If you simulate the simpler problem, where you don’t worry about the day of the week, the answers are 1/2 and 1/3 for the two cases, respectively. The reason 13/27 seems unintuitive, is because the fact that a Tuesday Boy was REQUIRED in the second case is not intuitively obvious from the statement "one of them is a boy born on Tuesday." In fact, as you point out, the puzzle could equally well be named after either of your two children, which is probably two different names. You choose one, just like the father in case #1, so the better answer to your question is 1/2, not 13/27. It is still ambiguous, but there is no valid reason to assume that case #2 applies.

11. Anonymous9:05 PM

Nice explanation at 8:01AM. The ambiguity of translating English to mathematics leads to many of these probability "paradoxes." Even when the original story seems straightforward, as is this case, the conditional probabilities, which depend on unstated assumptions, are not always precisely defined by the story. E.g. cases #1 and #2.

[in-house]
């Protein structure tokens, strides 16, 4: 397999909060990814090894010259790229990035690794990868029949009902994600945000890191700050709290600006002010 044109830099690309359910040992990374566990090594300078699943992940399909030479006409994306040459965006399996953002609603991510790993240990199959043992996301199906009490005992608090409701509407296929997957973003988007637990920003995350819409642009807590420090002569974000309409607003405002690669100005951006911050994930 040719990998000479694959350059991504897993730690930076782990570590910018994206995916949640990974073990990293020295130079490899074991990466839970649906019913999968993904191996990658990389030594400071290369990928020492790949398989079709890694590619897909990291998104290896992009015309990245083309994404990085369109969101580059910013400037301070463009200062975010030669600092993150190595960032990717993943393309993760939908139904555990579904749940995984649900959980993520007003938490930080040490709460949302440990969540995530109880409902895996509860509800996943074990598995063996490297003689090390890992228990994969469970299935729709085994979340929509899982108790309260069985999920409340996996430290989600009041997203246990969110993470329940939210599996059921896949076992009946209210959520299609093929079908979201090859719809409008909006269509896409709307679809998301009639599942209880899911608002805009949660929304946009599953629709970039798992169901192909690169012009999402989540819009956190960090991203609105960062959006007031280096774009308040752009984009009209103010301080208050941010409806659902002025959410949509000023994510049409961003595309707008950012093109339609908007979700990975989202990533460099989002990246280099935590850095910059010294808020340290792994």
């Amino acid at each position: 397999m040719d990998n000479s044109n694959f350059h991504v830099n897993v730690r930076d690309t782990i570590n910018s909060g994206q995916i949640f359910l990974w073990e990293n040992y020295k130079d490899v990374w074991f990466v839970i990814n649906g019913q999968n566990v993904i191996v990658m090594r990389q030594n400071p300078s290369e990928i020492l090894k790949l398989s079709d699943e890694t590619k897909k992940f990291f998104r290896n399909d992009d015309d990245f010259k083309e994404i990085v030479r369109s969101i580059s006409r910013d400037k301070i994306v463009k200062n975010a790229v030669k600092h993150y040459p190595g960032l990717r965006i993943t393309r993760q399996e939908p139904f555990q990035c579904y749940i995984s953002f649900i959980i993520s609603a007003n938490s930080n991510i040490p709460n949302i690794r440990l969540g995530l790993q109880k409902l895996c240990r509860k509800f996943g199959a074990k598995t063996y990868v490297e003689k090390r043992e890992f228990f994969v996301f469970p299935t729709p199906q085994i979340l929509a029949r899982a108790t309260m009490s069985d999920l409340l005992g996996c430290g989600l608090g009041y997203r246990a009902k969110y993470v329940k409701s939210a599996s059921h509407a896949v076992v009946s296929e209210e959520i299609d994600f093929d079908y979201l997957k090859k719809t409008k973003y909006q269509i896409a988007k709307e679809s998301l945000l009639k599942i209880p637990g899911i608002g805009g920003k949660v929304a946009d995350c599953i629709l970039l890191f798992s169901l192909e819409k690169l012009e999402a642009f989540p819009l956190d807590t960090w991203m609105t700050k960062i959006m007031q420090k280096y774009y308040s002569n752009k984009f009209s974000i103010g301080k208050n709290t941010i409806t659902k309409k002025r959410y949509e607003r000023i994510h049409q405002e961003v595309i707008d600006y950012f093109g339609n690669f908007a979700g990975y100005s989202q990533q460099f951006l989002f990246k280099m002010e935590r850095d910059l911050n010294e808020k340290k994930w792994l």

12. The Deuce4:21 PM

I remember John Derbyshire demonstrating this same problem on the Corner not long ago. Although I didn't bother to work it out, I *did* figure out why the answer wasn't intuitive (namely, that people confuse the question with "What are the chances that my next child will be a boy?"). Weirdly, he didn't seem to, or at least he didn't let on that he had, even though he showed the right answer.

13. Can we do a real life survey? Ask if one of their children is a boy born on a Tuesday. If so, what birth gender is the other child?